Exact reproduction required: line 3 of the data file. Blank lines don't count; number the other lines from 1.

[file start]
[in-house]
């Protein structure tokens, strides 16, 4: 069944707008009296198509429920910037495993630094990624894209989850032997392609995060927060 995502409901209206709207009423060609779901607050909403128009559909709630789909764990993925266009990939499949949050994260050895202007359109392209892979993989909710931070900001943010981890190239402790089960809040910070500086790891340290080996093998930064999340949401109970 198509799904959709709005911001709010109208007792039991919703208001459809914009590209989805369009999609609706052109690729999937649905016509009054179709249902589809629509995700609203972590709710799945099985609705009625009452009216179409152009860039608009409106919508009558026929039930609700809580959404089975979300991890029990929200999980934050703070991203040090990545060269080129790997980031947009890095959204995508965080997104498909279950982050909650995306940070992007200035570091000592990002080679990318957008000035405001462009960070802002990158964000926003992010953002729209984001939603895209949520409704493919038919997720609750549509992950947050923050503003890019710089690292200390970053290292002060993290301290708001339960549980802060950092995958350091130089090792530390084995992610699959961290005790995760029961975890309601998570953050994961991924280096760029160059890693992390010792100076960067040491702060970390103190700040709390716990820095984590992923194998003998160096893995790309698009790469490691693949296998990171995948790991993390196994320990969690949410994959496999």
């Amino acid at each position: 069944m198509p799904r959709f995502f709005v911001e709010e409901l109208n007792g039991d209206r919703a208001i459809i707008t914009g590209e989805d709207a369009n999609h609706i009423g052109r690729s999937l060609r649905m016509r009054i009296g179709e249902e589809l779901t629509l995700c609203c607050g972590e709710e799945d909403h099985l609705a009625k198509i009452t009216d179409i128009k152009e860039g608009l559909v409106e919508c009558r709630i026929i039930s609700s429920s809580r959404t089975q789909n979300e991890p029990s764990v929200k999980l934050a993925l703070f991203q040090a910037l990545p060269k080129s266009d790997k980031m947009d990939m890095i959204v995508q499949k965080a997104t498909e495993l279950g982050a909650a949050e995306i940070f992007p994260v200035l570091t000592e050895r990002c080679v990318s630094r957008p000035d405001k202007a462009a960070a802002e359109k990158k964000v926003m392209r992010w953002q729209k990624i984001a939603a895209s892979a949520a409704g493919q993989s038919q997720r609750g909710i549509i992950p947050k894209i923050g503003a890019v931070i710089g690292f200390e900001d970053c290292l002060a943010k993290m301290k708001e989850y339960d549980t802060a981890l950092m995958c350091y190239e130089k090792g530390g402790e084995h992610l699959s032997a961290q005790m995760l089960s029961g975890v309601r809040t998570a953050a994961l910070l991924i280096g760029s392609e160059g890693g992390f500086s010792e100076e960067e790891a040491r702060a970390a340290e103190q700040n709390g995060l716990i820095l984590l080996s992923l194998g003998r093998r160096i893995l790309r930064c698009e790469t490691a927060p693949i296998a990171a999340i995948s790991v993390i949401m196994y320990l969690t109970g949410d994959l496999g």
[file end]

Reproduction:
């Amino acid at each position: 069944m198509p799904r959709f995502f709005v911001e709010e409901l109208n007792g039991d209206r919703a208001i459809i707008t914009g590209e989805d709207a369009n999609h609706i009423g052109r690729s999937l060609r649905m016509r009054i009296g179709e249902e589809l779901t629509l995700c609203c607050g972590e709710e799945d909403h099985l609705a009625k198509i009452t009216d179409i128009k152009e860039g608009l559909v409106e919508c009558r709630i026929i039930s609700s429920s809580r959404t089975q789909n979300e991890p029990s764990v929200k999980l934050a993925l703070f991203q040090a910037l990545p060269k080129s266009d790997k980031m947009d990939m890095i959204v995508q499949k965080a997104t498909e495993l279950g982050a909650a949050e995306i940070f992007p994260v200035l570091t000592e050895r990002c080679v990318s630094r957008p000035d405001k202007a462009a960070a802002e359109k990158k964000v926003m392209r992010w953002q729209k990624i984001a939603a895209s892979a949520a409704g493919q993989s038919q997720r609750g909710i549509i992950p947050k894209i923050g503003a890019v931070i710089g690292f200390e900001d970053c290292l002060a943010k993290m301290k708001e989850y339960d549980t802060a981890l950092m995958c350091y190239e130089k090792g530390g402790e084995h992610l699959s032997a961290q005790m995760l089960s029961g975890v309601r809040t998570a953050a994961l910070l991924i280096g760029s392609e160059g890693g992390f500086s010792e100076e960067e790891a040491r702060a970390a340290e103190q700040n709390g995060l716990i820095l984590l080996s992923l194998g003998r093998r160096i893995l790309r930064c698009e790469t490691a927060p693949i296998a990171a999340i995948s790991v993390i949401m196994y320990l969690t109970g949410d994959l496999g």